One of the most effective methods of educating the current generations is project-based pedagogy, which is complemented by a varied assessment system and can produce results that students can also use in the world of work. The use of multidisciplinary approaches, creative pedagogy and “gamification” strategies is becoming more and more common. Project-based teaching is based on the idea that students can set their own goals and decide what they will do to achieve them, either in groups or individually. This is worth highlighting, not least because project-based learning was a key aspect of Hong Kong’s recent education reform. In Singapore, special technologies are used to help students collaborate in group work. In South Korea, students have to design and implement their own learning programme in a test-free school year.
The shift to digital has become the order of the era. In Singapore and Hong Kong, schools are constantly being upgraded to provide students with the latest technology. Hong Kong, Singapore, Japan and South Korea are working to integrate the achievements of the 21st century. Until the turn of the millennium, neither globalisation nor digital communication technologies had reached a stage where the traditional way of running education could be reorganised and operated at relatively low transaction costs. In the 21st century, however, with the fourth industrial revolution, there are more and more signals to education from the world of work and from society that the future workforce will also need to develop thinking skills and digital competence.
Smart, interactive projectors that can be easily connected to teaching tools are now essential tools for the modern classroom. In many cases, this facilitates or even enables teamwork. Virtual classroom solutions are part of the modern digital school environment, facilitating online learning. Digitally advanced schools were already using these systems before the pandemic, and they have now become essential. Modern solutions also allow for the sharing of curricula, the definition and monitoring of learning pathways, the support of group work, the combination of assessment and feedback methods, administrative tasks and contact with parents. The digital applications supporting education are also diverse. What they have in common is that the most successful applications are also the most up-to-date methodological trends. Educational robots are still relatively expensive, but the future is pointing in this direction.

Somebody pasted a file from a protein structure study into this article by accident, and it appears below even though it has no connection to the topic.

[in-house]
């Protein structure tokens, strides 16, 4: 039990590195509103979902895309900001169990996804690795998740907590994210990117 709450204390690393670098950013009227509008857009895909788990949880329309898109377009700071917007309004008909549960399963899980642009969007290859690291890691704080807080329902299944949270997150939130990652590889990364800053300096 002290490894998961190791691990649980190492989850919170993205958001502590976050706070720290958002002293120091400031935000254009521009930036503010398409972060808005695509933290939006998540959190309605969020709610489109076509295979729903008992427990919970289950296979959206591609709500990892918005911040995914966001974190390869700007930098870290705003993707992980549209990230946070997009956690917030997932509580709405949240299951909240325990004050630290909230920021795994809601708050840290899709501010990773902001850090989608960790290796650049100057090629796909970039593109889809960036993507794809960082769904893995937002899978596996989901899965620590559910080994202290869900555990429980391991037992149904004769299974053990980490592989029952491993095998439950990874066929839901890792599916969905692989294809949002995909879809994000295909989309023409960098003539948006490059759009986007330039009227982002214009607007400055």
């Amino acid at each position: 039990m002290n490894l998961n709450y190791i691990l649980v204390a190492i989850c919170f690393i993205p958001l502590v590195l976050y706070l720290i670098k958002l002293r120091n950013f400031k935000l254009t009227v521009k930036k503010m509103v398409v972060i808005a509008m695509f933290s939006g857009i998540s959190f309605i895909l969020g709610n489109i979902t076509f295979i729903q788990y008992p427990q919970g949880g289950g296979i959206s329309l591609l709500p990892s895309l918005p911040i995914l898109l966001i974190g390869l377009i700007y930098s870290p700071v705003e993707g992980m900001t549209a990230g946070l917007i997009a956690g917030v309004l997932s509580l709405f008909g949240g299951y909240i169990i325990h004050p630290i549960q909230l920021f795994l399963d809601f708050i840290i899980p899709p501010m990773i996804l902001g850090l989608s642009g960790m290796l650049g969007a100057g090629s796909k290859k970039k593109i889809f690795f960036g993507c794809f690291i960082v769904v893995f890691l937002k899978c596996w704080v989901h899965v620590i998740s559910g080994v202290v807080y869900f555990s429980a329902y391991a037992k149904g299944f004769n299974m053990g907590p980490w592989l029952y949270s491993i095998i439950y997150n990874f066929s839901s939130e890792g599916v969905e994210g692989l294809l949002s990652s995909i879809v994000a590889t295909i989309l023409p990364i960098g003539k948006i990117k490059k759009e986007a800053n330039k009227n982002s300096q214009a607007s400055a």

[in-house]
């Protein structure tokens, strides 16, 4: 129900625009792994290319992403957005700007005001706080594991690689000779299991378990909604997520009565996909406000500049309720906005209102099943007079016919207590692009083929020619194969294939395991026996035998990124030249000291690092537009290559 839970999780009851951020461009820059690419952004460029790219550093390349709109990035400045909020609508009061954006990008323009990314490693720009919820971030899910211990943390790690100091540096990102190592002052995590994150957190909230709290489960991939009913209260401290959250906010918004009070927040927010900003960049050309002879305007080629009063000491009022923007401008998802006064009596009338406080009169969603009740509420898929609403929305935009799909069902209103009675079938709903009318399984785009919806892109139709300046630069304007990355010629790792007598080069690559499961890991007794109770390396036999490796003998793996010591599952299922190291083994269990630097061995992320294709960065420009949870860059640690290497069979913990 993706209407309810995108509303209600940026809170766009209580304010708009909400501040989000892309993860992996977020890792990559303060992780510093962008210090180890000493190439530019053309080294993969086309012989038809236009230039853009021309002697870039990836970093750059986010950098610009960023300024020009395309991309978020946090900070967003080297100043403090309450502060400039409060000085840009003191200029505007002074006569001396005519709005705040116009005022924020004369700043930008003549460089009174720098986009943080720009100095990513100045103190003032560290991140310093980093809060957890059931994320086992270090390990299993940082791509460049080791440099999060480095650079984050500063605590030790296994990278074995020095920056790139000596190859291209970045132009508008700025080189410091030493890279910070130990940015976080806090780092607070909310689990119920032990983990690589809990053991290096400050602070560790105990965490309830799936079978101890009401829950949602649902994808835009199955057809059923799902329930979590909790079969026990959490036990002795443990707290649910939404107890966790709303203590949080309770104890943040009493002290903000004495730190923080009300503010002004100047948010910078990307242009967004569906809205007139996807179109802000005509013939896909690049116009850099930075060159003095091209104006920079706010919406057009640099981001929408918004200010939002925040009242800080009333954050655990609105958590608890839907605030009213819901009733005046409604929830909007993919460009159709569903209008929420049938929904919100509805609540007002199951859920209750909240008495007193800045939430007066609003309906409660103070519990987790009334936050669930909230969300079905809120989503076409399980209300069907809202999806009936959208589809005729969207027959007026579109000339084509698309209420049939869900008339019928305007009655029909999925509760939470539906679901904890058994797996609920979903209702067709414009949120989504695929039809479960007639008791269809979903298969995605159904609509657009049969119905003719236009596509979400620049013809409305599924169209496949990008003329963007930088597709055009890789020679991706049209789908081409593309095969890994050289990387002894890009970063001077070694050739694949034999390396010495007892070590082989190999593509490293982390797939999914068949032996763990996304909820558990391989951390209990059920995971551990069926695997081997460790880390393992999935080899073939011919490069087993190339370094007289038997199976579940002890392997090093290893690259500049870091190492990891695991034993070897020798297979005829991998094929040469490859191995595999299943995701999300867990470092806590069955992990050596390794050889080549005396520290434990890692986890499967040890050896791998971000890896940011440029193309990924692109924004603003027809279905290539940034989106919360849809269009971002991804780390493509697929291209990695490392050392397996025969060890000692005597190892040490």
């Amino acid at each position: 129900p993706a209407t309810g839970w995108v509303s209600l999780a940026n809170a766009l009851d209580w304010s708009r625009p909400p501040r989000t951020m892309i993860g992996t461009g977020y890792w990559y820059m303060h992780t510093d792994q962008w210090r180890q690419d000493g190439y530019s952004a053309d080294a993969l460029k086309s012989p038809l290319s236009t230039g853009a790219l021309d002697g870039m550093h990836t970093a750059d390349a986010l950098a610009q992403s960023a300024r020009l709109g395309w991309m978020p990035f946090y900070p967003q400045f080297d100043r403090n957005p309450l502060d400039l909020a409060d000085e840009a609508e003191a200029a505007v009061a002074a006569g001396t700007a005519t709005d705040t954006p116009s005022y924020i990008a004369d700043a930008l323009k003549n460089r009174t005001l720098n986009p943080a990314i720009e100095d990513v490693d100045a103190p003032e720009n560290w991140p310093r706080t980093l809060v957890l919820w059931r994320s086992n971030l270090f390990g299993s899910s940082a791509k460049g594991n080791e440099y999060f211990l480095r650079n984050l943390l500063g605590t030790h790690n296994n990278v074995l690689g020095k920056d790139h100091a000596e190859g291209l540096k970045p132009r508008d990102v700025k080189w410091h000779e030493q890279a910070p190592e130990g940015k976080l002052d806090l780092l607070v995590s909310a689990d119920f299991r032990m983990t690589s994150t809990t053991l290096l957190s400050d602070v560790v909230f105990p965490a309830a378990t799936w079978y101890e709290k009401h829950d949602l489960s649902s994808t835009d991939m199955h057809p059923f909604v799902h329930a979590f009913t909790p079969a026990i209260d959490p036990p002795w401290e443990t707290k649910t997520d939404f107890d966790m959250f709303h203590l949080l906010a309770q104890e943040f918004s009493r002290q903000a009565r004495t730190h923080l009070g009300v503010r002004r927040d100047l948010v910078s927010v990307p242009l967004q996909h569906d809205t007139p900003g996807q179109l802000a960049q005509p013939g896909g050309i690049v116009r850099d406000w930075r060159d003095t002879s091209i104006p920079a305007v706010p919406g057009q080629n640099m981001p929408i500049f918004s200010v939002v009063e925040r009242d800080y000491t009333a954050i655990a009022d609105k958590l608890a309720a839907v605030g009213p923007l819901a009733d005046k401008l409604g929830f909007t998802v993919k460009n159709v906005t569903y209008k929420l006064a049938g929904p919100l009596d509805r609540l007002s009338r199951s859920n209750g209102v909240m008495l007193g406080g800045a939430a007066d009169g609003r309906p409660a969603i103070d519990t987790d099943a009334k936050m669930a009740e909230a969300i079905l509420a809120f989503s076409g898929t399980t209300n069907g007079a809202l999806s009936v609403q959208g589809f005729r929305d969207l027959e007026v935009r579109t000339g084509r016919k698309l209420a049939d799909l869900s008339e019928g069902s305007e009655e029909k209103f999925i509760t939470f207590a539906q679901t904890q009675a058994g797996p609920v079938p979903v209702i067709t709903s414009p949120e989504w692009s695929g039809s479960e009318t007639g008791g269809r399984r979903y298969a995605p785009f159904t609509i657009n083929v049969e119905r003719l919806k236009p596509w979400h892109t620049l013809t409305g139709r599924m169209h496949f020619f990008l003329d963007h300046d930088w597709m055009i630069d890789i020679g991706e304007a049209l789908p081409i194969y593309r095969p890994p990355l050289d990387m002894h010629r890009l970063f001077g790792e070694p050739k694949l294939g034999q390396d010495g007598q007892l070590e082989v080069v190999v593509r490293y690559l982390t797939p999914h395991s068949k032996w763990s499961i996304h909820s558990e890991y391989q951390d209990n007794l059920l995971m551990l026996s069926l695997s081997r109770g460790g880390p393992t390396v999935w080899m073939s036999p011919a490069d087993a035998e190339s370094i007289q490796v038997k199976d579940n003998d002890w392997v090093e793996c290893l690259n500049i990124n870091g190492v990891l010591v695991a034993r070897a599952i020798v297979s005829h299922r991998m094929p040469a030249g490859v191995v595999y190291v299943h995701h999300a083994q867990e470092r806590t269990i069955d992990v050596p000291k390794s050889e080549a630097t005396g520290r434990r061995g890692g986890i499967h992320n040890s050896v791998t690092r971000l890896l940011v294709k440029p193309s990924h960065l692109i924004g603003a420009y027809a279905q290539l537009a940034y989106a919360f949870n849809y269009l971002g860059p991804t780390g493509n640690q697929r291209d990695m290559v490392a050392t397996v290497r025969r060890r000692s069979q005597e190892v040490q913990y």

Originally, the concept of formal-non-formal-informal learning was coined by Philip H. Coombs in the 1970s, the idea being that only part of the learning process takes place in formal education systems. In this approach, formal education is essentially the same as regular academic education in the traditional sense. The coronavirus epidemic, and consequently the immediate shift to online learning, eliminated some of the more important tasks (childcare and social care) of formal, school-based education. By non-formal education, Coombs means forms of learning that take place outside the school system, in an organised framework, with a specific purpose. The most studied form of community learning in the literature is shadow education, the world of “afternoon schools”, which complement schools and provide services to the competitive education systems and societies of East Asia. Informal learning takes place in a variety of settings, ie. in the family, at community level, in an informal way, and is about acquiring information and developing skills.
What do students know? What can they do with their existing knowledge? From an educational perspective, these are the questions of the 21st century. Whoever provides the best answers and is the first to develop the right method will lead the world of the future. However, three conditions are essential for the success, for “overtaking while in the bend”. On the one hand, traditional subjects and skills. At the same time, a balance between traditional and new methods and tools needs to be created to ensure that the knowledge is “future-proof”. On the other hand, students should develop the skills needed to research, analyse and interpret data/information. Thirdly, a rethinking of the role of teachers is inevitable. Just to end on a trivial note: they need to catch up with their students in digital literacy.
The author is a project adviser to the Magyar Nemzeti Bank, Hungary’s central bank
This article was originally published in our Hungarian-language magazine Eurázsia in 2022